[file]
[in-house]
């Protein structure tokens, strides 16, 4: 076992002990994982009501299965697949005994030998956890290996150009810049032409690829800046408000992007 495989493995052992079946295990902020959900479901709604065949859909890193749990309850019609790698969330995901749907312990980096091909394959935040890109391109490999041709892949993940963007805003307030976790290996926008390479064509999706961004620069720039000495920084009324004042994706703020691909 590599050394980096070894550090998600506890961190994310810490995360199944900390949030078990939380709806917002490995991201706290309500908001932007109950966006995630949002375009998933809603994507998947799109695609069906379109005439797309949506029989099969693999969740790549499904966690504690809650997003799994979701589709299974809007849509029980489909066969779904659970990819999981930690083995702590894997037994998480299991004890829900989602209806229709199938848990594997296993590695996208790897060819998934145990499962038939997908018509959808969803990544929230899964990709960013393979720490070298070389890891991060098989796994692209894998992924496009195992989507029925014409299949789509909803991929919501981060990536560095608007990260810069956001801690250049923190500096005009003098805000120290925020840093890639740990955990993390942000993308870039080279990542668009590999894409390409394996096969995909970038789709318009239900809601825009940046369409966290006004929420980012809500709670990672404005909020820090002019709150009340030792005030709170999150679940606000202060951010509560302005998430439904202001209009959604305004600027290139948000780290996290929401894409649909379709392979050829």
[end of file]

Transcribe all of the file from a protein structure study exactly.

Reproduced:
[in-house]
């Protein structure tokens, strides 16, 4: 076992002990994982009501299965697949005994030998956890290996150009810049032409690829800046408000992007 495989493995052992079946295990902020959900479901709604065949859909890193749990309850019609790698969330995901749907312990980096091909394959935040890109391109490999041709892949993940963007805003307030976790290996926008390479064509999706961004620069720039000495920084009324004042994706703020691909 590599050394980096070894550090998600506890961190994310810490995360199944900390949030078990939380709806917002490995991201706290309500908001932007109950966006995630949002375009998933809603994507998947799109695609069906379109005439797309949506029989099969693999969740790549499904966690504690809650997003799994979701589709299974809007849509029980489909066969779904659970990819999981930690083995702590894997037994998480299991004890829900989602209806229709199938848990594997296993590695996208790897060819998934145990499962038939997908018509959808969803990544929230899964990709960013393979720490070298070389890891991060098989796994692209894998992924496009195992989507029925014409299949789509909803991929919501981060990536560095608007990260810069956001801690250049923190500096005009003098805000120290925020840093890639740990955990993390942000993308870039080279990542668009590999894409390409394996096969995909970038789709318009239900809601825009940046369409966290006004929420980012809500709670990672404005909020820090002019709150009340030792005030709170999150679940606000202060951010509560302005998430439904202001209009959604305004600027290139948000780290996290929401894409649909379709392979050829």